Greenpeace will not attend this year's World Economic Forum summit in New York, dealing a blow to the WEF's efforts to shed its elitist image.
The environmental organisation told Swiss radio on Wednesday that it had torn up its invitation because it saw no point in attending the annual gathering of the world's political and business elite.
Kaspar Schuler, head of Greenpeace Switzerland, said talks with the automobile industry at the WEF's previous two meetings in the Swiss resort of Davos had yielded nothing.
Greenpeace's decision comes as the WEF has been trying to appear more open amid charges that it is little more than a club for the rich and powerful.
That impression has been reinforced in recent years by media images of protesters battling police in the streets while political and business leaders sit behind cordons in the alpine resort of Davos - the traditional home of the WEF summit.
Greenpeace announced its decision as Swiss non-governmental organisations (NGOs) said they would take aim at multinationals at this year's summit, which is being held in New York for the first time.
Public Eye on Davos
The Public Eye on Davos brings together critics of the WEF in a parallel conference that is open to the public in New York.
Beginning January 31, under the slogan "No License to rule the World", the Public Eye will call for an international convention requiring multinationals to abide by environmental and social standards. Like the WEF, the conference ends February 3.
The Berne Declaration and Pro Natura, two Swiss NGO's, plan to send representatives to the Public Eye conference, which will be held in Manhattan just a few blocks from the WEF.
Christine Eberlein of the Berne Declaration said the primary target of the Public Eye conference would be multinational companies.
"We want these companies to have common social and environmental standards," Eberlein told swissinfo, "Our main objective is to lobby for a change in this field, so that big businesses have to abide by the standards which, for example, apply in their home countries."
Many environmental groups like Pro Natura are concerned that multinationals are not applying the environmental standards they must obey at home when they invest in developing countries.
There is also concern that some companies are exploiting workers in developing countries by paying low wages.
"The policies of these large corporations can damage the environment," Pro Natura's Miriam Behrens told swissinfo, "What we want is an international convention to make companies abide by high environmental standards."
"The same goes for social standards," Behrens added.
United Nations support
Pro Natura believes the UN would be the right body to introduce and implement a new convention on environmental and social standards, and will use the Public Eye conference to launch a campaign calling for UN involvement.
"We want the UN to lead the way in this matter," said Behrens. "And we want the new convention to have the power to impose sanctions on companies which don't abide by the standards set out in the convention.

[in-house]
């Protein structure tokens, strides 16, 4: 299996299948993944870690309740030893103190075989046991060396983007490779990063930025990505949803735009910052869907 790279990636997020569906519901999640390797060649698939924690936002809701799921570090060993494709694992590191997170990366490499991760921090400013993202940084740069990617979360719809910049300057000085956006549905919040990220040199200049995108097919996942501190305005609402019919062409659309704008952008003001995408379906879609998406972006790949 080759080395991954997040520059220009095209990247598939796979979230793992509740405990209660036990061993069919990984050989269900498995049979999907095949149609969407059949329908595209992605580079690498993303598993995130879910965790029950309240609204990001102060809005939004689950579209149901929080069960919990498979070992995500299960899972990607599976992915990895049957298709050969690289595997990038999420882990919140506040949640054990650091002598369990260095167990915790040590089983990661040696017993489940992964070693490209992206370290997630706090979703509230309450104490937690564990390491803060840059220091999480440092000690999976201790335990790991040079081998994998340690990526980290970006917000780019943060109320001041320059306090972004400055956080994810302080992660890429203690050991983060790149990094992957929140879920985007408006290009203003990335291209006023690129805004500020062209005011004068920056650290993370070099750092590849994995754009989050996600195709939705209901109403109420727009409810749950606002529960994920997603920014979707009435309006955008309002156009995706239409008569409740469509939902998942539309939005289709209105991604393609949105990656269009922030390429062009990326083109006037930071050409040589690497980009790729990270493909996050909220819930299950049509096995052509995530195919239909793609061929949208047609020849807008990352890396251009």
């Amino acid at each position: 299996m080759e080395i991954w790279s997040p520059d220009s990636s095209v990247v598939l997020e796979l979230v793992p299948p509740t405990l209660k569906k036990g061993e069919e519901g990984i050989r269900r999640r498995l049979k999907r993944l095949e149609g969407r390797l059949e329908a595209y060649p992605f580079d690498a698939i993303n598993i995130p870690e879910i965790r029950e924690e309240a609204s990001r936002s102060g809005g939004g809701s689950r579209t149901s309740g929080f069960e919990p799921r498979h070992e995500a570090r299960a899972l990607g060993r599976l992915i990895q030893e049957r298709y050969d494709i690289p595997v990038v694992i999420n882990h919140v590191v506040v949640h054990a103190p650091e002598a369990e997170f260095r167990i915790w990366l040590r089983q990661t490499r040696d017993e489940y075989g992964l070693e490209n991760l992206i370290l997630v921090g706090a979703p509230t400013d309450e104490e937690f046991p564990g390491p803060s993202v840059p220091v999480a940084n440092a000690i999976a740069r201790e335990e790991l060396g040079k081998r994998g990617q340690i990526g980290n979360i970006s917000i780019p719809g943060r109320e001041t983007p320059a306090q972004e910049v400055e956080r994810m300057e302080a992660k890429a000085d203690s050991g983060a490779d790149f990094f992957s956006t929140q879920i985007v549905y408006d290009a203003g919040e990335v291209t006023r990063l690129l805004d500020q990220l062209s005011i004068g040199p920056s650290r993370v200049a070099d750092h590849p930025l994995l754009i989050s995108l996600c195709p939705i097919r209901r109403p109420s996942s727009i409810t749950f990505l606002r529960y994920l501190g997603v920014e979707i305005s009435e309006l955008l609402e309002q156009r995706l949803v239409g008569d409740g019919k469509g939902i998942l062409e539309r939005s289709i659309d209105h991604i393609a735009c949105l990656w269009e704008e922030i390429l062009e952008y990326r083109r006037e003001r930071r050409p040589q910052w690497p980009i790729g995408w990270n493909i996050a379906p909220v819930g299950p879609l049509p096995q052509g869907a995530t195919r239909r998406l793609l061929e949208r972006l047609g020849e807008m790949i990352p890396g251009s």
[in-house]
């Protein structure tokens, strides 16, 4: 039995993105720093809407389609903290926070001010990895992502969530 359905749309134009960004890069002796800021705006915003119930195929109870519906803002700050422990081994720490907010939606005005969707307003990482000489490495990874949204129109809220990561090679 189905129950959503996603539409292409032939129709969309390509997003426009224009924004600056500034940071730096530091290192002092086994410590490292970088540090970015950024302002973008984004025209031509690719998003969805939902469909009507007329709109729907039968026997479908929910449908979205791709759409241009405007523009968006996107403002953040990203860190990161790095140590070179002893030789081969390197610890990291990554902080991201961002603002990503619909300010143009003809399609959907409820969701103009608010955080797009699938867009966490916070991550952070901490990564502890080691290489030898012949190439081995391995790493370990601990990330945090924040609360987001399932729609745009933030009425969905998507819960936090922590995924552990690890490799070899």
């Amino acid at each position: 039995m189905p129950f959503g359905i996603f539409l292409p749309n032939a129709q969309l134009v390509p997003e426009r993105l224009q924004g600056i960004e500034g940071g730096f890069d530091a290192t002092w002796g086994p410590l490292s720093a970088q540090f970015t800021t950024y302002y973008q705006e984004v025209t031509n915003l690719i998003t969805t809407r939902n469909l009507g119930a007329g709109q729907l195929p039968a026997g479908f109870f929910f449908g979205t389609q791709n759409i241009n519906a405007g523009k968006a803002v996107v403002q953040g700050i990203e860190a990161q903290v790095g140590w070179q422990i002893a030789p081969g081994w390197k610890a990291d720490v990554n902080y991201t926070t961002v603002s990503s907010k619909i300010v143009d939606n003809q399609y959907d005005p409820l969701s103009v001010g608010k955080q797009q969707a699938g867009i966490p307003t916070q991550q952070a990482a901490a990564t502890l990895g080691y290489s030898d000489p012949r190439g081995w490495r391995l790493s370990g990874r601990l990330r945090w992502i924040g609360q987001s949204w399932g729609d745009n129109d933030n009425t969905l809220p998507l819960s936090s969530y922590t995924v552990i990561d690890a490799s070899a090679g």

Such a convention, if it is ever to come about, will need at least some support from WEF members as well, but while Pro Natura's international parent group, Friends of the Earth, will have two delegates at the WEF itself, the Berne Declaration currently rejects dialogue with WEF organisers.
"We decided we don't want open dialogue with them yet," said Christine Eberlein. "Klaus Schwab (WEF president) is interested in public relations, but not in making any genuine commitments."
"We don't want to be used in a public relations exercise, so unless he agrees to take part in a common forum with us, outside the WEF, we don't really want to participate in talks with him."
New York's advantages
One positive aspect of this year's forum, according to the non-governmental organisations, is the fact that the venue of New York will make alternative discussions and even demonstrations much easier.
The New York authorities have in fact already agreed to an official anti WEF demonstration, which will take place in Manhattan on February 2.
"New York will be very different from Davos," said Eberlein. "In Davos the authorities never really tolerated official demonstrations, but in New York we will have one, and there will be all sorts of other street activities as well."
Eberlein, however, said the Berne Declaration had not yet decided whether to participate in the official demonstration.
"We need some reassurance that it will be a peaceful event," she explained. "We are a non-violent organisation and we won't take part in demonstrations where violence is intended."
Of course, the big question that has yet to be answered is where the WEF will be held next year. Klaus Schwab and his colleagues have said they might like to return to Davos, but would also consider other venues.
For WEF critics, though, the venue is not really important. Instead, organisations like the Berne Declaration say they will continue to focus on the issues.
"To be honest we don't really care where the WEF is held," explained Eberlein. "What is important is that it becomes more democratic. We will continue to fight for a transparent public forum where important issues are discussed."
"What we don't want is an isolated, island WEF, which becomes a secret club."
By Imogen Foulkes
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